Merkel offered to “support the acceleration of the visa process” as long as Turkey agreed to sign the readmission agreement. In addition, she held out the prospect of resuming membership negotiations. “Germany is ready this year to open Chapter 17, and make preparations for [Chapters] 23 and 24.”
Chapter 17 refers to a shared economic and finance policy, while Chapters 23 and 24 typically relate to questions of cooperation in the area of justice, security and human rights.
The German government and the EU are clearly prepared to go a long way toward meeting Turkey’s demands. In last year’s progress report, the EU attested that Turkey still maintained considerable differences with European standards and “appealed for meaningful progress with regard to justice and compliance with fundamental human rights.” The publication of this year’s report has been postponed. A spokesperson for the European Commission explained that this was due to a need to concentrate on the refugee question. In reality, critical passages are no doubt being watered down so that Turkey’s assistance in the defense against refugees is not jeopardized.
Merkel, who said just 10 days ago on the ARD television network that she opposed Turkey’s membership in the EU, now says that “open-ended” membership negotiations will proceed. “We had very promising discussions,” she explained.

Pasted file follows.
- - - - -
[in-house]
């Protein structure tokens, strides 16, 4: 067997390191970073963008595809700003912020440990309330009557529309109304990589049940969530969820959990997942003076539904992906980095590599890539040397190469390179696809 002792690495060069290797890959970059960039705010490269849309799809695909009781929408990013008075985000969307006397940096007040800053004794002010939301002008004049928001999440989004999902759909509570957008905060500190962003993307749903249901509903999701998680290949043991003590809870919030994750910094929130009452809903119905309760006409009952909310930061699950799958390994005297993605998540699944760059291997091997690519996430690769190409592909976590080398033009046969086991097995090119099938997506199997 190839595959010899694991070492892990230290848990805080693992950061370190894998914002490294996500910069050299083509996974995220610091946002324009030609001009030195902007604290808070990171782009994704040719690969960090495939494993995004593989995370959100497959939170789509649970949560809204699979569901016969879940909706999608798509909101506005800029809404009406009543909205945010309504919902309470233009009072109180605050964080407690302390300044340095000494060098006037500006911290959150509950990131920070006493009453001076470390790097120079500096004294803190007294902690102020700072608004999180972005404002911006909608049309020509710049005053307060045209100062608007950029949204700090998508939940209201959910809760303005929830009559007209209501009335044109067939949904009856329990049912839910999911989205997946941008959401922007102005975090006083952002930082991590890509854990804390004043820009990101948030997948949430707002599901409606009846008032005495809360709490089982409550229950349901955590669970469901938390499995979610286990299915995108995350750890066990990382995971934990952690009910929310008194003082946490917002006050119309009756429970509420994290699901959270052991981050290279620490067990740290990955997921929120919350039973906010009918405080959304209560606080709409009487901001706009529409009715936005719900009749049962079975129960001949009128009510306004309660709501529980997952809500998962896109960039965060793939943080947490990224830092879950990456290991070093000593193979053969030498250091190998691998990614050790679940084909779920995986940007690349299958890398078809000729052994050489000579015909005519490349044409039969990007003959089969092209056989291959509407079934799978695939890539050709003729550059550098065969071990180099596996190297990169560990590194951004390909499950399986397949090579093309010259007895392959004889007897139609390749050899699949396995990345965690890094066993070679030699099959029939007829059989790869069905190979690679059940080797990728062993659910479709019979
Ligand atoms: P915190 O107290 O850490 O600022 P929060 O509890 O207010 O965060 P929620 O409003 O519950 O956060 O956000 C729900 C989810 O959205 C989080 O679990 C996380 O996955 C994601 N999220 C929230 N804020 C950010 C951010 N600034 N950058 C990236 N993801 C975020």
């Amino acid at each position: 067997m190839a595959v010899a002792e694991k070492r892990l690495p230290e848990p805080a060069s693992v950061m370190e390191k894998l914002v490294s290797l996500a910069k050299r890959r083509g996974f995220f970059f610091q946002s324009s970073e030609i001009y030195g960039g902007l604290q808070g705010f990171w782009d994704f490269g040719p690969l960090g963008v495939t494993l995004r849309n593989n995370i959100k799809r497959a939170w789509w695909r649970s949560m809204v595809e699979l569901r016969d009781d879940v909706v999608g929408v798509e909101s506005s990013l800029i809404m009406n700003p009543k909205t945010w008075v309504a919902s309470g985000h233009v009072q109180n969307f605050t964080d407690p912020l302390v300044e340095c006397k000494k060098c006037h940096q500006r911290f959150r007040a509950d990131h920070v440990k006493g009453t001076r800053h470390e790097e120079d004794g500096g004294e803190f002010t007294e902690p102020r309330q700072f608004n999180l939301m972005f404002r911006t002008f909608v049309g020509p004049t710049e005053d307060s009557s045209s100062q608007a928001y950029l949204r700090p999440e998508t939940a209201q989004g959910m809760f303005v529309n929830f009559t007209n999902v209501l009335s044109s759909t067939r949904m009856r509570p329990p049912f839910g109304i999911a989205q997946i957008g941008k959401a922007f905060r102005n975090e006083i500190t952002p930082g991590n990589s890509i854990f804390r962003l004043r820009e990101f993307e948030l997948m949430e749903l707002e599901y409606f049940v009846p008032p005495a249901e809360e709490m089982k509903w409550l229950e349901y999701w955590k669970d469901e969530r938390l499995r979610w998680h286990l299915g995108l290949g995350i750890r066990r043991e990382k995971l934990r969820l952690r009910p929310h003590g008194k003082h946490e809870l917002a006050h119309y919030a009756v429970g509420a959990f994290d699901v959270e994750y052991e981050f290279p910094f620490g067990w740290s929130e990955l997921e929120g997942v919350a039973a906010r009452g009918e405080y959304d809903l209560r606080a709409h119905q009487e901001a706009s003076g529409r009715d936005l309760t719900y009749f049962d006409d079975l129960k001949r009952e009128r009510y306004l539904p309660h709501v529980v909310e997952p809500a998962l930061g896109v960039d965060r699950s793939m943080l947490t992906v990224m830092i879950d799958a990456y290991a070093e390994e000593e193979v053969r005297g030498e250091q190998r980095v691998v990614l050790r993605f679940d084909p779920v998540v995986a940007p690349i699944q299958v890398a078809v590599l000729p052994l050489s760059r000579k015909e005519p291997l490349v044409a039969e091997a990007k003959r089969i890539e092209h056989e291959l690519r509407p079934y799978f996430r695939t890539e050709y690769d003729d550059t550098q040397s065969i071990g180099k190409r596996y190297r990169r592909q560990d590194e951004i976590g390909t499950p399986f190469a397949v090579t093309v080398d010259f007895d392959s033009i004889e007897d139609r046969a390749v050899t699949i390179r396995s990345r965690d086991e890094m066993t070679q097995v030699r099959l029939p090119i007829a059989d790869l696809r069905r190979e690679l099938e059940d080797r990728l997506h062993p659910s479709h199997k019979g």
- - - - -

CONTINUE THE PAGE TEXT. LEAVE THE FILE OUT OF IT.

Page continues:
Merkel and Davutoglu agreed that a lasting solution to the refugee crisis can only be reached if “the conflict in Syria is resolved”. Davutoglu renewed the call for the establishment of a security zone in northern Syria during the discussions, saying, “a safe zone is needed in order to stop the refugee flow. The deepening conflict between Syrian government forces backed by Russian airstrikes and terrorist Islamic State in Iraq and the Levant (ISIL) militants around the Syrian city of Aleppo risks triggering a new wave of refugees.”
The establishment of a security zone would bring a further escalation of the already extremely tense situation in Syria. The plans would require a massive intervention of ground troops and would be a clear violation of international law, through which the territorial integrity of Syria would be attacked.
President Erdogan maintains that refugee camps will be constructed in the security zone. The reality is that the Turkish government wants, above all, to take action against Kurdish militants and prevent the formation of a contiguous Kurdish region in northern Syria with access to the Mediterranean.